Nicholas Negroponte: The Interview

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“Oh, I have another computer at home. This is the school computer.” The whole thing was very, very different. These kids—they sleep with [their XO laptops], they polish them. They don’t break. And if they break, they get together to fix them. There are laptop hospitals. Its’ a very, very different attitude and that’s what you want to change, not just selling laptops into an “education system.”

X: Do you ever find yourself being viewed with suspicion by some of the education authorities? I mean, what happens if these kids actually do get hold of these laptops and it opens up this whole world of unregulated learning?

NN: The answer is all the time. Literally all the time. Even if people don’t say it, it’s in the back of their minds. But you find in the countries that are the most poor, Rwanda for example, where there are just so many kids not in school, that they just can’t incrementally fix it, they’ve got to do something pretty bold. In countries like Singapore, Korea, so on, the system seems to be working, so they are not going to make too many changes. The bold moves will probably come from the poor countries who have to try things that are very different. You find more instances in those countries where the minister says “Yes, let’s try it.”

X: In your heart, what’s your biggest unfulfilled wish right now with regard to One Laptop Per Child project? Do you feel like you have a good platform and the main job now is to get it out there?

NN: I think there is a pretty good platform. Now one needs to get it out and get enough critical mass for people who are making content and so on and so forth. So I think we are at the point where, yes, we can come out with a second generation, we can come out with new releases, we can get more software put on it, but if you are really asking about my attention for the next six months, it is a numbers game. You want some critical mass.

If you had spoken to me six months ago, even, I would never have told you that there’d be 50,000 [XO] laptops at this moment in the United States [through the Give One, Get One program], but there are. And we don’t have call centers here. What’s happened is the community is supporting them. A whole community is building up around them.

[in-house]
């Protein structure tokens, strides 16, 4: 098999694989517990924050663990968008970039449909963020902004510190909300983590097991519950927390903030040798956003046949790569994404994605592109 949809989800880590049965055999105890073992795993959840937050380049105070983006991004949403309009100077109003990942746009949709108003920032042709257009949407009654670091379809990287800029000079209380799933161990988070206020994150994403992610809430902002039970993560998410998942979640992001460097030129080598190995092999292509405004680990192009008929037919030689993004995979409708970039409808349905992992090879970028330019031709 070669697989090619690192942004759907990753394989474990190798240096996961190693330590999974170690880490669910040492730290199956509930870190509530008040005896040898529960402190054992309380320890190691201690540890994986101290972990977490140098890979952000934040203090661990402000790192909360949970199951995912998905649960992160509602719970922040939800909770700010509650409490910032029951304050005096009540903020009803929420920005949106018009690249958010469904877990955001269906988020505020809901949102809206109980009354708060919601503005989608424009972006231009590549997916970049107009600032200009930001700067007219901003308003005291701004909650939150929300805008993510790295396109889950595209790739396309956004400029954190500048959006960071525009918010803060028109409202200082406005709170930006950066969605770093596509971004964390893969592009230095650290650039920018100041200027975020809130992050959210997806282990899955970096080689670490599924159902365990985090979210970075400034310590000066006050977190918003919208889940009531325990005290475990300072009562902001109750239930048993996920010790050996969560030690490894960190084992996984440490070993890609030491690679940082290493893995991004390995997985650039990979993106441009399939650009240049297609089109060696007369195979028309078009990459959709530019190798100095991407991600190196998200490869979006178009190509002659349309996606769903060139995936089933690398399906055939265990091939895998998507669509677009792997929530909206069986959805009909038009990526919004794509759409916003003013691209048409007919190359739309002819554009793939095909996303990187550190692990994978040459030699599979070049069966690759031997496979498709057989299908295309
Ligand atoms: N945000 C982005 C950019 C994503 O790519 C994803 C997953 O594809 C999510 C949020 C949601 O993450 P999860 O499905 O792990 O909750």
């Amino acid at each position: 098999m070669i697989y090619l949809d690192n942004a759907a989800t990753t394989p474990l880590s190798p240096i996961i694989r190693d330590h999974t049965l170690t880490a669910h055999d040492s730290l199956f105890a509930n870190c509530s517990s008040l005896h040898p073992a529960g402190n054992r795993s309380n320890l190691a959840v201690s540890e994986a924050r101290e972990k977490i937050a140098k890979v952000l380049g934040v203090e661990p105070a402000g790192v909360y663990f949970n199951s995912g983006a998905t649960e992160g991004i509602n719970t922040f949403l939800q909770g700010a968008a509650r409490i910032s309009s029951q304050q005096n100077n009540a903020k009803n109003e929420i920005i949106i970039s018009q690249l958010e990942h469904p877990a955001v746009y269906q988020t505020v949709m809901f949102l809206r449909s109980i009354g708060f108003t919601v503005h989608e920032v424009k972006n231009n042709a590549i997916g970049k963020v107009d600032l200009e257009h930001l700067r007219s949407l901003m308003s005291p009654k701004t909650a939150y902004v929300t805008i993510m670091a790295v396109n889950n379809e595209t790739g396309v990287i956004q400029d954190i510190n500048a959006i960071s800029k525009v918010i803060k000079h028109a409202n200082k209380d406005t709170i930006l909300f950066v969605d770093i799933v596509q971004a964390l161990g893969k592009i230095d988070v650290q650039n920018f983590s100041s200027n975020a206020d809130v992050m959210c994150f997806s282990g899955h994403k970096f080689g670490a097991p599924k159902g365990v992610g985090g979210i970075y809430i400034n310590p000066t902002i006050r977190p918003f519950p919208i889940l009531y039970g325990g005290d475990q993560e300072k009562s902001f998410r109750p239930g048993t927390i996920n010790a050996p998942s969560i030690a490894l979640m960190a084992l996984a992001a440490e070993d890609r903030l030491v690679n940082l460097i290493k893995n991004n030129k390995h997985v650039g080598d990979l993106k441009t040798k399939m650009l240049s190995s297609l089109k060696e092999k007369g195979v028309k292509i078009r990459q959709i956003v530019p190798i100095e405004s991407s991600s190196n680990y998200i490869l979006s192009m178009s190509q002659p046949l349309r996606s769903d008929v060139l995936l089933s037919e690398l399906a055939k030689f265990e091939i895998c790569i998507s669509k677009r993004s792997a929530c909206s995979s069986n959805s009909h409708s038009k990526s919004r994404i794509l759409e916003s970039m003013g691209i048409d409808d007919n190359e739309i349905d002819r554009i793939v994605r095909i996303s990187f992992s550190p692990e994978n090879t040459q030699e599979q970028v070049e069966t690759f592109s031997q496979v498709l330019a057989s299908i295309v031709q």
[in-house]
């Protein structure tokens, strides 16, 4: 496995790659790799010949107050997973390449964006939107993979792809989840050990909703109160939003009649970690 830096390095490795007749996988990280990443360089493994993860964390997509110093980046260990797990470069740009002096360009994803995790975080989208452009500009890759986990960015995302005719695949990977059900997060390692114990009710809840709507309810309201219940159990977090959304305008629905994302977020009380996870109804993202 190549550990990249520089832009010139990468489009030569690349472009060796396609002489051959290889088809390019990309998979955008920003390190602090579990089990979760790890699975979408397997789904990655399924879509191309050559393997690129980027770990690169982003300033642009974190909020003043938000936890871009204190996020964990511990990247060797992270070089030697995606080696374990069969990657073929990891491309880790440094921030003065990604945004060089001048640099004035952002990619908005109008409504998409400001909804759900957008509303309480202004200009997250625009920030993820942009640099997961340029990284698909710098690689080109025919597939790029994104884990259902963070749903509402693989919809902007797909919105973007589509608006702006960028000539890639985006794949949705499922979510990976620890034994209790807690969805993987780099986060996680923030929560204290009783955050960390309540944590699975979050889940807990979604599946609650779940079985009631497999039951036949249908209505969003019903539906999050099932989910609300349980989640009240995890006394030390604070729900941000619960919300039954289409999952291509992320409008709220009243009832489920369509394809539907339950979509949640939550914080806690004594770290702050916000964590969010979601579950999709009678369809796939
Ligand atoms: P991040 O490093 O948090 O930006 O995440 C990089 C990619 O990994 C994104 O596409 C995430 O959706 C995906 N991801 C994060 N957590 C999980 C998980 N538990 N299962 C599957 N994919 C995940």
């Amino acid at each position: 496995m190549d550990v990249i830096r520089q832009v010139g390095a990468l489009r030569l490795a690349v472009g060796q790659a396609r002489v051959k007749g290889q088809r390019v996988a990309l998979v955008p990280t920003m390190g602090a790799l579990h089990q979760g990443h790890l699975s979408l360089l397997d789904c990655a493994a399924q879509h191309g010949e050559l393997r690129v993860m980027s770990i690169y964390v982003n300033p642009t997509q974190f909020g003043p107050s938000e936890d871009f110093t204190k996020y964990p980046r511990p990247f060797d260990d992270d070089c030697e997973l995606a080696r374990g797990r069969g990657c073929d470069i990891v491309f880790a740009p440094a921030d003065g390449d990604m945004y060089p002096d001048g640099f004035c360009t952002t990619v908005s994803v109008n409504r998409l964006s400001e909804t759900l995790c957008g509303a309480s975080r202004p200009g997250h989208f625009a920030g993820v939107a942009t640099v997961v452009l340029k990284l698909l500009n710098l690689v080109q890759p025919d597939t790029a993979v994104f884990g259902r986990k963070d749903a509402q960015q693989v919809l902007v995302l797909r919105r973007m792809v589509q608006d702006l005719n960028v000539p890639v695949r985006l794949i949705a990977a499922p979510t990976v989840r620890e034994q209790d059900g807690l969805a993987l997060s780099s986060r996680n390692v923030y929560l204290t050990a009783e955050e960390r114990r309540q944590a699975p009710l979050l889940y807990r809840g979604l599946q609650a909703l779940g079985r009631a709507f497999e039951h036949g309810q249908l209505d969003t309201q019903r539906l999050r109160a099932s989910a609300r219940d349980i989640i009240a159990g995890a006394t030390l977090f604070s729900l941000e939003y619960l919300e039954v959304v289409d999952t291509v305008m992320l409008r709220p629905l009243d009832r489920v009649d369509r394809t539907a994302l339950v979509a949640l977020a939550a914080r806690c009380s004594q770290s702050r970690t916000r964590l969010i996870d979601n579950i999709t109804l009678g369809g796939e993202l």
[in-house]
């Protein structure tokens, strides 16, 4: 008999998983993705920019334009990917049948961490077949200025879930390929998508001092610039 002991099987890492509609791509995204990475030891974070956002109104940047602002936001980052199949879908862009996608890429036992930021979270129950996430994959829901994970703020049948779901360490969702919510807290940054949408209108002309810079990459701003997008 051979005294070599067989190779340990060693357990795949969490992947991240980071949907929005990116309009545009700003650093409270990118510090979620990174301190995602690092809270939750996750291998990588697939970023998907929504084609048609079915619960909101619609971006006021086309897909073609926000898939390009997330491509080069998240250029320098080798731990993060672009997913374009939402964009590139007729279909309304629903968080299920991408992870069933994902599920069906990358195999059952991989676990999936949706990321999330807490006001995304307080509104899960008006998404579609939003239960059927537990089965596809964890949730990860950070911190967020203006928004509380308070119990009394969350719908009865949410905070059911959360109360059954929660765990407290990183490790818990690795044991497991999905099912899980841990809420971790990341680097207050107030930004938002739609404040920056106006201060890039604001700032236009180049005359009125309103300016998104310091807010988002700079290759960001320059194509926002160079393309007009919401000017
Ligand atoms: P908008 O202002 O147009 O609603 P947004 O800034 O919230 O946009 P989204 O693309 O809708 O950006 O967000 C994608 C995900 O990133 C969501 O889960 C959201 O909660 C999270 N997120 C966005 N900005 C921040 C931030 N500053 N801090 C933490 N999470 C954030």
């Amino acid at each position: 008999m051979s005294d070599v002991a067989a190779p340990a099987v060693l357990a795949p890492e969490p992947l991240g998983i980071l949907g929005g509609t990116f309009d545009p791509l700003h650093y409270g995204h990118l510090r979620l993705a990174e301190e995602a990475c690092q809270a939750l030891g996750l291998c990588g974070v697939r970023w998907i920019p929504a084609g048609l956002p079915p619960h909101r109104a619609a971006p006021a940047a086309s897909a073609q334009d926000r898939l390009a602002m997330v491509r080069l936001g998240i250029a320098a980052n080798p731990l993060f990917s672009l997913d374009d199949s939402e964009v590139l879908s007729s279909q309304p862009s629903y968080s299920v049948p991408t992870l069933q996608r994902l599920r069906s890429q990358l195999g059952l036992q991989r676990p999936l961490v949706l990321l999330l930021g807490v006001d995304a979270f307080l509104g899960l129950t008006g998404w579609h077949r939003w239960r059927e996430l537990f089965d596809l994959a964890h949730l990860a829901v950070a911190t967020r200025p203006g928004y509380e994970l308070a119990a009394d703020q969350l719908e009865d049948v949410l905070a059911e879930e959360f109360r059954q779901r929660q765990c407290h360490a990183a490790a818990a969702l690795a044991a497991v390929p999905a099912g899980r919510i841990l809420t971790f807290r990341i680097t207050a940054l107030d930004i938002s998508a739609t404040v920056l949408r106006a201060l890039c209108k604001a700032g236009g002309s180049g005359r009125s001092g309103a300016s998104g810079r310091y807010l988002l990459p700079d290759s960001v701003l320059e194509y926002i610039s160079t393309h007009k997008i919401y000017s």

X: And what’s OLPC America about?

NN: That’s totally different. It’s to look at bringing it to kids in the United States, particularly in the poorest parts, whether it’s inner cities or parts of the United States that are really rural and remote. That’s what it’s about.

X: That was not part of your original vision. So what happened to drive that?

NN: It happened for three reasons. Two very noble, one less noble. The first is just simply patriotic. It doesn’t make sense to do every country in the world except the United States. So there’s that reason, which is perfectly noble. And the second one is that by having critical mass, you get larger numbers and…more critical mass in general, so that software developers are making stuff for kids in this country. There is the third reason which is not noble at all, which is that Intel is not here. I don’t have to fight that war. We can roll out millions here and just not have to be arguing with them. Then there’s a fourth reason which is more a footnote and that is, so often I’m asked, “If this is such a good idea, why aren’t you doing in the United States?” Now we are.

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Wade Roush is a contributing editor at Xconomy. Follow @wroush

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